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This is a little bit of music especially handedness. But I do believe it's more inclined to cognitive sciences. Here's my case. I'm naturally a right handed person, writing, throwing, picking up objects. When I clap, it's my right hand that does most of the clapping, when I drink, I lift the glass with my right hand.

I also play guitar with my right hand.

  • Right handed guitar playing means, you strum with your right, and fret with your left.
  • Left handed guitar playing on the other hand is strumming with your left and pressing the fret board with the right.

Sadly with the loss of my left pinky, I am unable to play the guitar effectively. I've known people losing the dominant parts of their body (some even a whole arm) and forcing them to adapt, and use their non dominant part. And through time and practice, they've managed to use the non dominant part effectively.

So I've been researching some articles regarding left handedness, cross dominance, and ambidexterity, interesting reads. I've read an article about the benefits of using your opposite hand stating that using your non dominant hand strengthens neural connections in your brain, and even grow new ones, increases creativity, and memory function, another article states that it is actually harmful for a person to switch from his dominant side to his non dominant function, effects include :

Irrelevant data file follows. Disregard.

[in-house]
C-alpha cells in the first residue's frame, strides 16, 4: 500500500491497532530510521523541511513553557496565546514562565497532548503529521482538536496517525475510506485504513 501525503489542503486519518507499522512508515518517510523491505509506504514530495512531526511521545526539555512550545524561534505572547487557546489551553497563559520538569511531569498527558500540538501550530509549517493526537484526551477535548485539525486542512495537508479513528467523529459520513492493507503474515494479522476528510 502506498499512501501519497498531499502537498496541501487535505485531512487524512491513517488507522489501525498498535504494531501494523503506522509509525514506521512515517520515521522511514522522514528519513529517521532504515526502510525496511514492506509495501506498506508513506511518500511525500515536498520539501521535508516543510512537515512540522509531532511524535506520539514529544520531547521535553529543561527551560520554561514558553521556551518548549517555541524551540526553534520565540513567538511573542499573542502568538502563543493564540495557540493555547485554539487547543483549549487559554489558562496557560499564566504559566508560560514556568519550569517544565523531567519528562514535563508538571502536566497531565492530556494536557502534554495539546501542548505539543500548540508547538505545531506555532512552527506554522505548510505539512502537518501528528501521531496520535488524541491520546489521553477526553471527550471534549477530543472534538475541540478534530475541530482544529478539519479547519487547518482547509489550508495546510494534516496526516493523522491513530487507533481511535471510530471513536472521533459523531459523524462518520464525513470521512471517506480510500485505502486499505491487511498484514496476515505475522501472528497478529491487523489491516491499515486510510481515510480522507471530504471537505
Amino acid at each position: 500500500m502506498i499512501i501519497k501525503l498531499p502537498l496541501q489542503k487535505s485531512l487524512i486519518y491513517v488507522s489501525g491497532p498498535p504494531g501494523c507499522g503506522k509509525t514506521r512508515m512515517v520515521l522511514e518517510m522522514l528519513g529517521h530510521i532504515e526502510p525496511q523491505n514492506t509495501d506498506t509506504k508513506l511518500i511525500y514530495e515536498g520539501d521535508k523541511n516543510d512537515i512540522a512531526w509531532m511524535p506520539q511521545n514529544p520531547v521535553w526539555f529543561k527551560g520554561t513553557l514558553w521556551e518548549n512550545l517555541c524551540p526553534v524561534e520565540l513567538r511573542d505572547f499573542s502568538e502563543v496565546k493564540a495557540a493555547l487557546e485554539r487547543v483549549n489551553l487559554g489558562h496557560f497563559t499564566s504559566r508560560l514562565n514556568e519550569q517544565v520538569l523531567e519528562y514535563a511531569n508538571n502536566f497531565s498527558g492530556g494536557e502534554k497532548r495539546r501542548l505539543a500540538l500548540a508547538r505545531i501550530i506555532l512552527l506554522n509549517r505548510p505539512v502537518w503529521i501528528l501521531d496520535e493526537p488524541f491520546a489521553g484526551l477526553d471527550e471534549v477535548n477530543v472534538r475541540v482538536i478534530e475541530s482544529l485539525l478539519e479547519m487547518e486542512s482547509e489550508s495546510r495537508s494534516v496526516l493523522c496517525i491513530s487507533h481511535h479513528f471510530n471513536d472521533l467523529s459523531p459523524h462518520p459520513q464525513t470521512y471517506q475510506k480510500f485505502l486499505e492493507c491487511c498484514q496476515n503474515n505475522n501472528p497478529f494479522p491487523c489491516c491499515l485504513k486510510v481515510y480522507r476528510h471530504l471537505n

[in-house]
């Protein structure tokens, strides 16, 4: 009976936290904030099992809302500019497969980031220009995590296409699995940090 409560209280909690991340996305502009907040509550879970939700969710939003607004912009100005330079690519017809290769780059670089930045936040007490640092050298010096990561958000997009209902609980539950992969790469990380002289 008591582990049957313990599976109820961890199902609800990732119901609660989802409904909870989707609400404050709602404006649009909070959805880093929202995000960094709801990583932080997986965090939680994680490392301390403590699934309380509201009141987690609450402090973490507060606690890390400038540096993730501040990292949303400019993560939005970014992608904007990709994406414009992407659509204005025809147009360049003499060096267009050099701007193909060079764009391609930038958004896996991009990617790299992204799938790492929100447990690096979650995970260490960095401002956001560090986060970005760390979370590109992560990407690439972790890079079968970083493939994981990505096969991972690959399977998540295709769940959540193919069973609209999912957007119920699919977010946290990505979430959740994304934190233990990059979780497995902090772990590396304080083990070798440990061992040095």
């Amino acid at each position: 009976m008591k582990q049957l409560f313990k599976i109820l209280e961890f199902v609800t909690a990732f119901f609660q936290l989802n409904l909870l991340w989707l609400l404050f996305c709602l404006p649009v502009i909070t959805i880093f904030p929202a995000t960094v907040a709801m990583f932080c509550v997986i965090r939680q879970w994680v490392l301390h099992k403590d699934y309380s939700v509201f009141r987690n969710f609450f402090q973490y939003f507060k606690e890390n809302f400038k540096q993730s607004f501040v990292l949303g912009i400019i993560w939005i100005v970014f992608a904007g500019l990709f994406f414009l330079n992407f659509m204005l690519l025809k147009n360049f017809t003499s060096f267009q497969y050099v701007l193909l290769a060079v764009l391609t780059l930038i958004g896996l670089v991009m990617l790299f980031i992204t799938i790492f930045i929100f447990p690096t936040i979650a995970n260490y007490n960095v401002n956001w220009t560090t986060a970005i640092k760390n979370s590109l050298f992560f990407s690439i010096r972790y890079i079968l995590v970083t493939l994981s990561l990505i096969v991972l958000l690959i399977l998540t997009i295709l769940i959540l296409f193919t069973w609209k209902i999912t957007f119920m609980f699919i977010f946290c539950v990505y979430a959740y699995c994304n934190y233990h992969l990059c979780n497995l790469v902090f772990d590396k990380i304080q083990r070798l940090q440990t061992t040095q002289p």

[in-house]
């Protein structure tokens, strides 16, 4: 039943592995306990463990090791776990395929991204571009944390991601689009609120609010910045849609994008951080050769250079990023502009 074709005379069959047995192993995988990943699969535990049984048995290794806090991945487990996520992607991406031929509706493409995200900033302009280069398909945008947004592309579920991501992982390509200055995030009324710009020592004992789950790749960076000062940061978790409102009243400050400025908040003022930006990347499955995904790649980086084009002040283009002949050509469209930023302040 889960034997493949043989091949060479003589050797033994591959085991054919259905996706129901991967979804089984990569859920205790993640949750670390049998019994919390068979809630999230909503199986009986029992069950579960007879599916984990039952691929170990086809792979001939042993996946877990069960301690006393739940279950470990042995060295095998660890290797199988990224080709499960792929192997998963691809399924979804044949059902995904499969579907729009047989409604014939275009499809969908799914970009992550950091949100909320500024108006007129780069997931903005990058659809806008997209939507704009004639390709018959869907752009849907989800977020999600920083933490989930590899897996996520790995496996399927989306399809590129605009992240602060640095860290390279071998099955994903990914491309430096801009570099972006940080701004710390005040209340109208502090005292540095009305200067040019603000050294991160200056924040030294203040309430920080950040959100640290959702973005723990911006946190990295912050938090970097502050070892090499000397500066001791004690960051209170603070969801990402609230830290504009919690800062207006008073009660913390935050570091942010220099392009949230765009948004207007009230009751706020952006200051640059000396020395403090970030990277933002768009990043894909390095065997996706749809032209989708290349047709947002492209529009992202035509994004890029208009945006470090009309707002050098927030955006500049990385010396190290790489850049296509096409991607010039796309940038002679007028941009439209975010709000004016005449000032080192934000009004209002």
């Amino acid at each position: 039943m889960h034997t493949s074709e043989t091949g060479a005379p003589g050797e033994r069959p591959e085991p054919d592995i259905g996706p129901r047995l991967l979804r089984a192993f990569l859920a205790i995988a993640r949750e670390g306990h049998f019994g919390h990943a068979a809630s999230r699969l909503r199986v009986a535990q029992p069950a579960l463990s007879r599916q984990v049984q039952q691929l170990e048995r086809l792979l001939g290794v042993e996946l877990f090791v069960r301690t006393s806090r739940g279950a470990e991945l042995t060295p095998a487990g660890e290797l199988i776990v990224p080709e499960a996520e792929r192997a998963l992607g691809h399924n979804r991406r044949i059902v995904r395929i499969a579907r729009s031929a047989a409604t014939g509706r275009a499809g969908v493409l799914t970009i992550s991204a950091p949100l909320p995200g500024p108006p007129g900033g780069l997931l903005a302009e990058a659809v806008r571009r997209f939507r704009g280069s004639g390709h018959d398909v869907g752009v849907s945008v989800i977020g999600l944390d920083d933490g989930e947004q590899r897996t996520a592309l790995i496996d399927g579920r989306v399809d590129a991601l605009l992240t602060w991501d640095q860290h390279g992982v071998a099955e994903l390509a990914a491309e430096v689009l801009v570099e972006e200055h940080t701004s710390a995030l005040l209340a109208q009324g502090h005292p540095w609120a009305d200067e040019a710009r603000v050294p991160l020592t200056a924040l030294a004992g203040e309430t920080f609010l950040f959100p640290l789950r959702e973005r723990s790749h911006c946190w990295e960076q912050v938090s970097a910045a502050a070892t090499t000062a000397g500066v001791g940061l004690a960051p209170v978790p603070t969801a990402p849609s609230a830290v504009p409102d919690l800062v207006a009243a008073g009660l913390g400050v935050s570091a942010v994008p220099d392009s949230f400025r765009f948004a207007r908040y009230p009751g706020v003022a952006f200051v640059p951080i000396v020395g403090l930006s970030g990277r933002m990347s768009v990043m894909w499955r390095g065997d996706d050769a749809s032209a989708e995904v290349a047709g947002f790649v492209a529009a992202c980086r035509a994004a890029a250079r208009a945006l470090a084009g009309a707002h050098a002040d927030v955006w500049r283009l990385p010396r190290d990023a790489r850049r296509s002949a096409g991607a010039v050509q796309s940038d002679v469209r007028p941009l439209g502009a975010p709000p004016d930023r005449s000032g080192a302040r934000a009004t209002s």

• Stuttering
  • Poor concentration
  • Bad memory
  • Neurotic personality

There are a lot of resources stating the same negative effects of cross dominance, and forcing oneself to become ambidextrous. But most of the articles I've read (supported by studies) are concerned with children under pre-teenage years, having abnormalities in cognitive and psychological development - causing from being forced to write with their right hand even if they're naturally lefties.

As for adults, who are considerably grown. and people who have lived their entire lives right handed, Would shifting to a non dominant hand to perform a task such as playing the guitar affect (while keeping other tasks the same) a person's entire cognitive and psychological function? (I'm limiting this just to guitar playing)

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I can't answer your question, but would say this: Well done on researching your topic and linking sources before posting. However, bear in mind that neither site you link is exactly authoritative (especially anythinglefthanded.co.uk, which has an obvious bias). Usually, Google Scholar would be the best place to search, but I haven't been able find anything there myself, in a quick search. –  Eoin Apr 29 at 8:39
    
On a less scientific note, I would imagine that the benefits (training a new skill, still getting to play guitar) would outweigh any disadvantages of changing the habit of a lifetime, though again this is speculation, not evidence. You also might be interested in the discussion around the cognitive effects of bilingualism, for which wikipedia is always a good start, which might have some parallels. –  Eoin Apr 29 at 8:42

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